The purpose of the negotiations on the Transatlantic Trade and Investment Partnership, TTIP, is to reduce barriers to trade and investment in order to generate jobs and growth. According to assessments made by the European Commission and other European bodies, a comprehensive TTIP could over time boost the EU's GDP by 0.5% per annum, resulting in 400,000 additional jobs across the EU. The gains for Ireland could be double that in proportionate terms because of the significant flows of trade between Ireland and the US.
Ireland was one of 14 EU member states that wrote to the new Commissioner for Trade, Cecilia Malmström, expressing the view that the public consultation on investor protection in TTIP held earlier this year was an important step in seeking to strike the right balance and that stakeholders’ contributions should be carefully considered before a firm decision is reached on the way forward. While no reply has issued to the letter, I am aware that the results of the consultation will be made available soon.
The aim of the investment protection chapter of the EU's free trade agreements is to provide EU investors abroad with a level of protection similar to that which would obtain within the EU.
In respect of inward investment, Ireland guarantees investors in Ireland that they will not be treated in a discriminatory manner. The protection is provided by virtue of our Constitution. However, all other EU member states have bilateral investment treaties with third countries that include investor-state dispute settlement, ISDS, arrangements. Nine member states have such treaties with the US. TTIP would replace these with a single arrangement. Ultimately, an EU mechanism would provide a uniform system of guaranteed fair and equitable treatment for investors across all EU member states.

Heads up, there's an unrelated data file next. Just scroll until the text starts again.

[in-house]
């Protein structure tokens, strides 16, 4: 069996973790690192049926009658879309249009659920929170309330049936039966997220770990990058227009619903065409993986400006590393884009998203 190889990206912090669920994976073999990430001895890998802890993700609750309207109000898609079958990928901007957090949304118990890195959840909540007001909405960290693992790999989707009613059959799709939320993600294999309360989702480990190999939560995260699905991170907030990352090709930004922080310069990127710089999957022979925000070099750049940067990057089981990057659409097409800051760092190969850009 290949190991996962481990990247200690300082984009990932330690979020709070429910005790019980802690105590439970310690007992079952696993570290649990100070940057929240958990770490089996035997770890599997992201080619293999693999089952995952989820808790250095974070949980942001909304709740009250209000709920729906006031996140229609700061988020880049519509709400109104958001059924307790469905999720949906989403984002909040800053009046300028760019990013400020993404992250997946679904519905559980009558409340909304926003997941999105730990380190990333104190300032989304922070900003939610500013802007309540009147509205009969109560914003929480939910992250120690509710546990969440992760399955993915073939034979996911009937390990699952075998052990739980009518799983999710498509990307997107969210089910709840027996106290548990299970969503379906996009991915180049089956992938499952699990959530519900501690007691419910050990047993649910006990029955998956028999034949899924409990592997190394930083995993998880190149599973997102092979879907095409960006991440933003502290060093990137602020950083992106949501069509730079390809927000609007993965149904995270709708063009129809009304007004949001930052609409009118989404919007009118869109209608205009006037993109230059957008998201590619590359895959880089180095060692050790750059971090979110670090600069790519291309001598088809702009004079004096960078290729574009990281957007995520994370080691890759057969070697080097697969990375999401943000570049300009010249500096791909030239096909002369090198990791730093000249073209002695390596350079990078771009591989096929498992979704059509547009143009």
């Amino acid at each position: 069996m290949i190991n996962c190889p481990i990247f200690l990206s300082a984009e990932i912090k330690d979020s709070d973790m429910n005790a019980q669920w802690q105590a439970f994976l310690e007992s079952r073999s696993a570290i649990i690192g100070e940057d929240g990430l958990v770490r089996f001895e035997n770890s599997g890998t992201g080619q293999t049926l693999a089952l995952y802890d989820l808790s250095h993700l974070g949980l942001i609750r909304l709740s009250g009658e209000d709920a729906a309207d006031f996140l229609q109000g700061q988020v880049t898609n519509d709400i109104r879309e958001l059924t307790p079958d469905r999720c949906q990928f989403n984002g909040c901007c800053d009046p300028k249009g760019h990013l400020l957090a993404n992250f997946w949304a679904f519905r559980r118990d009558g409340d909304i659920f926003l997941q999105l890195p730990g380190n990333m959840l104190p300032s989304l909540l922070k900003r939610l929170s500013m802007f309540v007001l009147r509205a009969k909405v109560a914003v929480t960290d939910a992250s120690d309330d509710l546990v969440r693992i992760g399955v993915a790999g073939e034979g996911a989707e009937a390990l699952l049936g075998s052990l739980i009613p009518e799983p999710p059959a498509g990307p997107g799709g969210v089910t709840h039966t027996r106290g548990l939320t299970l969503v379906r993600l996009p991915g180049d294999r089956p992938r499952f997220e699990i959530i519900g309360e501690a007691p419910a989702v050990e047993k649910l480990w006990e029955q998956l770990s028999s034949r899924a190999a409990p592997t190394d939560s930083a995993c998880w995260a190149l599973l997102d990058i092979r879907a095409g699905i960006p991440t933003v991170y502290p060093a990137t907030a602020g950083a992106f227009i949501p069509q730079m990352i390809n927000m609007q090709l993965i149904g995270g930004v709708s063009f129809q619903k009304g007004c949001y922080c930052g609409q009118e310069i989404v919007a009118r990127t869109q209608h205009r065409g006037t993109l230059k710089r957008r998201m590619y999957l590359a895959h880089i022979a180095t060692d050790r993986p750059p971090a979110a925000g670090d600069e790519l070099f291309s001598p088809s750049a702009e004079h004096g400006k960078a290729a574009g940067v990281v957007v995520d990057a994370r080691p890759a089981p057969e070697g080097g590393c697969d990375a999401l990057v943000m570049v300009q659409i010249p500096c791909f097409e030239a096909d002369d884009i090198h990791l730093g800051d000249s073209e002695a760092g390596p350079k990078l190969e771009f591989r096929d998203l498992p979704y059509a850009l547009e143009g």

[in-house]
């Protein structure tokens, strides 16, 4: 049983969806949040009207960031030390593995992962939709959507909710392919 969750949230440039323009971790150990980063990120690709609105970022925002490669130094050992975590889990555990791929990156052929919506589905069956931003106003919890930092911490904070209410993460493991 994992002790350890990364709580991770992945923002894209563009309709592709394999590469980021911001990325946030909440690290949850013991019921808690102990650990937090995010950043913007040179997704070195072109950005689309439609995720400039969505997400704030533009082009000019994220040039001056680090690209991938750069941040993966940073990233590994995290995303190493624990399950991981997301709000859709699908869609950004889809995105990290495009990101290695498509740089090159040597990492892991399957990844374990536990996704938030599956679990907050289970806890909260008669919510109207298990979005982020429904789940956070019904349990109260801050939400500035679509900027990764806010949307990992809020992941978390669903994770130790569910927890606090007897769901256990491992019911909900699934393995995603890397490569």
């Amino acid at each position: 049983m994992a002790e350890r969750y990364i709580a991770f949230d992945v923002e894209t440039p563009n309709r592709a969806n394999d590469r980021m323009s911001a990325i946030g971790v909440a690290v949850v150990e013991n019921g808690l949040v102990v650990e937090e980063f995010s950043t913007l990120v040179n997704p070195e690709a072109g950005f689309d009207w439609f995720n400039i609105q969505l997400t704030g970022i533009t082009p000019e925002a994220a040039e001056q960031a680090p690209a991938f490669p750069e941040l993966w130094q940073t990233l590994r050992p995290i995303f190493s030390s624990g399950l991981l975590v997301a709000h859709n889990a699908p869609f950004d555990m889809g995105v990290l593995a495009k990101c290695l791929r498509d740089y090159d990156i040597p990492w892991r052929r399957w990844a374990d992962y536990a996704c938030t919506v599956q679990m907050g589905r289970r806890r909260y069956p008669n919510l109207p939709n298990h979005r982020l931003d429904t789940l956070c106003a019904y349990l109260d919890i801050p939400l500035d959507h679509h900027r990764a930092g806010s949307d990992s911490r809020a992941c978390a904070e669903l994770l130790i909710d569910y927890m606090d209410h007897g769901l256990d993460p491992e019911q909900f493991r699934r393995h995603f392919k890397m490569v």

International experience with ISDS points to a wide disparity of bilateral investment agreement provisions, and some cases taken by investors under some of these have brought criticism on the mechanism. TTIP and other agreements provide an opportunity for the EU to make improvements that address the weaknesses identified in those other cases.
The mandate for negotiation has made it clear that the objectives of any investment protection provisions would be without prejudice to the right of the EU and the member states to adopt and enforce measures necessary to pursue legitimate policy objectives, such as social, environmental or security objectives, stability of the financial system, or public health and safety, in a non-discriminatory manner.
Additional information not given on the floor of the House
In the case of the recently concluded negotiations between the EU and Canada, for example, a breach of the fair and equitable treatment obligation could only arise when there is denial of justice in criminal, civil or administrative proceedings; a fundamental breach of due process, including a fundamental breach of transparency, in judicial and administrative proceedings; manifest arbitrariness; targeted discrimination on manifestly wrongful grounds, such as gender, race or religious belief; or abusive treatment of investors, such as coercion, duress and harassment.
In addition, in the Canada agreement, there is provision for a list of arbitrators pre-agreed by the EU and Canada. In case of disagreement between the disputing parties, the arbitrator will be selected from this list. This ensures that the EU or Canada has always agreed to at least two of the three arbitrators that will act under agreement and will have vetted them to ensure that they live up to the highest standards.
Ultimately, and only after prior consultation with member states and in accordance with the EU treaties, the inclusion of investment protection and ISDS in TTIP will depend on an outcome satisfactory to the EU in meeting its interests both in relation to investment protection and in view of the final balance of the agreement as a whole.
I recently met the US Trade Representative, Mike Froman, who told me that the US also sees the need for major improvement in the terms of ISDS. He reminded me that the US also has a strong interest in ensuring that the right of the US Government to regulate in the public interest is fully respected.